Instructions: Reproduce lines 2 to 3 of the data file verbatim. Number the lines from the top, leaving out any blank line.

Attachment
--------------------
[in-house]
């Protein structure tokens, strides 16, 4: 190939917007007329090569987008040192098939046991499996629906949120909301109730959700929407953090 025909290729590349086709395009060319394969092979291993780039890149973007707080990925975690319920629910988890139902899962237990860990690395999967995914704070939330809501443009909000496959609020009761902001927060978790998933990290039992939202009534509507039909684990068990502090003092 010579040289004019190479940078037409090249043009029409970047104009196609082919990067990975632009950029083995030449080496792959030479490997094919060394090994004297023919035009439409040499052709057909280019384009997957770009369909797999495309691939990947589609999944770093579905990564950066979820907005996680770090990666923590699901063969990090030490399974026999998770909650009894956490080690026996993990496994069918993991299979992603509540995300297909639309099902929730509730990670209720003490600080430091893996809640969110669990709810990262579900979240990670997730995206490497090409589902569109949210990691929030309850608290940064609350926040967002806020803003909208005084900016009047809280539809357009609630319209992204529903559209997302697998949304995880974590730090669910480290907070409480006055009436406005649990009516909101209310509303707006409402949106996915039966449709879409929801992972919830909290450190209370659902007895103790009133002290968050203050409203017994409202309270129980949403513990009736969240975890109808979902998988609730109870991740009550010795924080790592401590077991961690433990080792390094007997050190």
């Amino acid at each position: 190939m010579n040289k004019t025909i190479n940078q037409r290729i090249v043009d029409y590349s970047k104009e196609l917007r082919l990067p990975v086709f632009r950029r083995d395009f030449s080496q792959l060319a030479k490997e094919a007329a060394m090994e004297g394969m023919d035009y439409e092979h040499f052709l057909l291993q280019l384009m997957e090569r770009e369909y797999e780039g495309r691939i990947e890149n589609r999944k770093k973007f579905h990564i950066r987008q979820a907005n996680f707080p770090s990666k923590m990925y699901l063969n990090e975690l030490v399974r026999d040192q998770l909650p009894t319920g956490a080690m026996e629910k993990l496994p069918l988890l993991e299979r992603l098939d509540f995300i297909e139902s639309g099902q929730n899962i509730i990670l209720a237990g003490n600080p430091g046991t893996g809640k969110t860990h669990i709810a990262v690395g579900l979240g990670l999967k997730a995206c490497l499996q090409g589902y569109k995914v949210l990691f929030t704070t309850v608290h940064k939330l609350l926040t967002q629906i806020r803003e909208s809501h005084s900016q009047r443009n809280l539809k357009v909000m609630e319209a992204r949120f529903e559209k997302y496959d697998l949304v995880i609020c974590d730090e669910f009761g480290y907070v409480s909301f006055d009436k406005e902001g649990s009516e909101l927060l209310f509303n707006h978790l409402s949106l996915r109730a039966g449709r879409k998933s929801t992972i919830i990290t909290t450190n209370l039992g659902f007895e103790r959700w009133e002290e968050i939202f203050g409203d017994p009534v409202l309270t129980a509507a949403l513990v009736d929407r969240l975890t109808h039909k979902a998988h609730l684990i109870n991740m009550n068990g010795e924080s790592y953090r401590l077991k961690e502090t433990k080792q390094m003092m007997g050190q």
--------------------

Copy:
């Protein structure tokens, strides 16, 4: 190939917007007329090569987008040192098939046991499996629906949120909301109730959700929407953090 025909290729590349086709395009060319394969092979291993780039890149973007707080990925975690319920629910988890139902899962237990860990690395999967995914704070939330809501443009909000496959609020009761902001927060978790998933990290039992939202009534509507039909684990068990502090003092 010579040289004019190479940078037409090249043009029409970047104009196609082919990067990975632009950029083995030449080496792959030479490997094919060394090994004297023919035009439409040499052709057909280019384009997957770009369909797999495309691939990947589609999944770093579905990564950066979820907005996680770090990666923590699901063969990090030490399974026999998770909650009894956490080690026996993990496994069918993991299979992603509540995300297909639309099902929730509730990670209720003490600080430091893996809640969110669990709810990262579900979240990670997730995206490497090409589902569109949210990691929030309850608290940064609350926040967002806020803003909208005084900016009047809280539809357009609630319209992204529903559209997302697998949304995880974590730090669910480290907070409480006055009436406005649990009516909101209310509303707006409402949106996915039966449709879409929801992972919830909290450190209370659902007895103790009133002290968050203050409203017994409202309270129980949403513990009736969240975890109808979902998988609730109870991740009550010795924080790592401590077991961690433990080792390094007997050190």
């Amino acid at each position: 190939m010579n040289k004019t025909i190479n940078q037409r290729i090249v043009d029409y590349s970047k104009e196609l917007r082919l990067p990975v086709f632009r950029r083995d395009f030449s080496q792959l060319a030479k490997e094919a007329a060394m090994e004297g394969m023919d035009y439409e092979h040499f052709l057909l291993q280019l384009m997957e090569r770009e369909y797999e780039g495309r691939i990947e890149n589609r999944k770093k973007f579905h990564i950066r987008q979820a907005n996680f707080p770090s990666k923590m990925y699901l063969n990090e975690l030490v399974r026999d040192q998770l909650p009894t319920g956490a080690m026996e629910k993990l496994p069918l988890l993991e299979r992603l098939d509540f995300i297909e139902s639309g099902q929730n899962i509730i990670l209720a237990g003490n600080p430091g046991t893996g809640k969110t860990h669990i709810a990262v690395g579900l979240g990670l999967k997730a995206c490497l499996q090409g589902y569109k995914v949210l990691f929030t704070t309850v608290h940064k939330l609350l926040t967002q629906i806020r803003e909208s809501h005084s900016q009047r443009n809280l539809k357009v909000m609630e319209a992204r949120f529903e559209k997302y496959d697998l949304v995880i609020c974590d730090e669910f009761g480290y907070v409480s909301f006055d009436k406005e902001g649990s009516e909101l927060l209310f509303n707006h978790l409402s949106l996915r109730a039966g449709r879409k998933s929801t992972i919830i990290t909290t450190n209370l039992g659902f007895e103790r959700w009133e002290e968050i939202f203050g409203d017994p009534v409202l309270t129980a509507a949403l513990v009736d929407r969240l975890t109808h039909k979902a998988h609730l684990i109870n991740m009550n068990g010795e924080s790592y953090r401590l077991k961690e502090t433990k080792q390094m003092m007997g050190q």